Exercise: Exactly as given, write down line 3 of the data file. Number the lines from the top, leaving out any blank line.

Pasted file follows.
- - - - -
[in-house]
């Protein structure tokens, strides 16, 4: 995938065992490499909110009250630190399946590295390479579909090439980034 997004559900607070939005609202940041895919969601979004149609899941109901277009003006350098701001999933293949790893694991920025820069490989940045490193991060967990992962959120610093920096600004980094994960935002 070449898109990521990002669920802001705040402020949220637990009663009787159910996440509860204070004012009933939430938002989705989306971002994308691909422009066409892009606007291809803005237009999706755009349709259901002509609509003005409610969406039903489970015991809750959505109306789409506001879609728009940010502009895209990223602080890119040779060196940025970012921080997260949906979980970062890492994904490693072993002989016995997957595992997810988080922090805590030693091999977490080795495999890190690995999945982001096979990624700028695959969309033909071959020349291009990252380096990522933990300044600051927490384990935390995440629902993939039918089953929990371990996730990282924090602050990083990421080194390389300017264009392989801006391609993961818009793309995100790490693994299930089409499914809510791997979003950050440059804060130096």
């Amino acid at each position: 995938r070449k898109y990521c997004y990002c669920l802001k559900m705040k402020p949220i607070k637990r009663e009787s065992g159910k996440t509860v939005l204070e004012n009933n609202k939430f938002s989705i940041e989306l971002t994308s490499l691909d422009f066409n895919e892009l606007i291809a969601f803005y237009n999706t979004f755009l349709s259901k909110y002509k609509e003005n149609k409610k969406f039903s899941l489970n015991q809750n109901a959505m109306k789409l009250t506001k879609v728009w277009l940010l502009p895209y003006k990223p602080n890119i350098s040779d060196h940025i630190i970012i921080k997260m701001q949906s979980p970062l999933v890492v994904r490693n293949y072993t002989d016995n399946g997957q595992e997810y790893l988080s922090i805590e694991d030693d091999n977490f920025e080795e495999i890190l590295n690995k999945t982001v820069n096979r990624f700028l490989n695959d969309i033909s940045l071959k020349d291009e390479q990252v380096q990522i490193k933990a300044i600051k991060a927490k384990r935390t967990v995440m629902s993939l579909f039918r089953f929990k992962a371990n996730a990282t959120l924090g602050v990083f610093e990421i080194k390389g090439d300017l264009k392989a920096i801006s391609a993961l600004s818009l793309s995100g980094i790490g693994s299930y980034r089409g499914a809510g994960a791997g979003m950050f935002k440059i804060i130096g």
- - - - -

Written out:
């Amino acid at each position: 995938r070449k898109y990521c997004y990002c669920l802001k559900m705040k402020p949220i607070k637990r009663e009787s065992g159910k996440t509860v939005l204070e004012n009933n609202k939430f938002s989705i940041e989306l971002t994308s490499l691909d422009f066409n895919e892009l606007i291809a969601f803005y237009n999706t979004f755009l349709s259901k909110y002509k609509e003005n149609k409610k969406f039903s899941l489970n015991q809750n109901a959505m109306k789409l009250t506001k879609v728009w277009l940010l502009p895209y003006k990223p602080n890119i350098s040779d060196h940025i630190i970012i921080k997260m701001q949906s979980p970062l999933v890492v994904r490693n293949y072993t002989d016995n399946g997957q595992e997810y790893l988080s922090i805590e694991d030693d091999n977490f920025e080795e495999i890190l590295n690995k999945t982001v820069n096979r990624f700028l490989n695959d969309i033909s940045l071959k020349d291009e390479q990252v380096q990522i490193k933990a300044i600051k991060a927490k384990r935390t967990v995440m629902s993939l579909f039918r089953f929990k992962a371990n996730a990282t959120l924090g602050v990083f610093e990421i080194k390389g090439d300017l264009k392989a920096i801006s391609a993961l600004s818009l793309s995100g980094i790490g693994s299930y980034r089409g499914a809510g994960a791997g979003m950050f935002k440059i804060i130096g």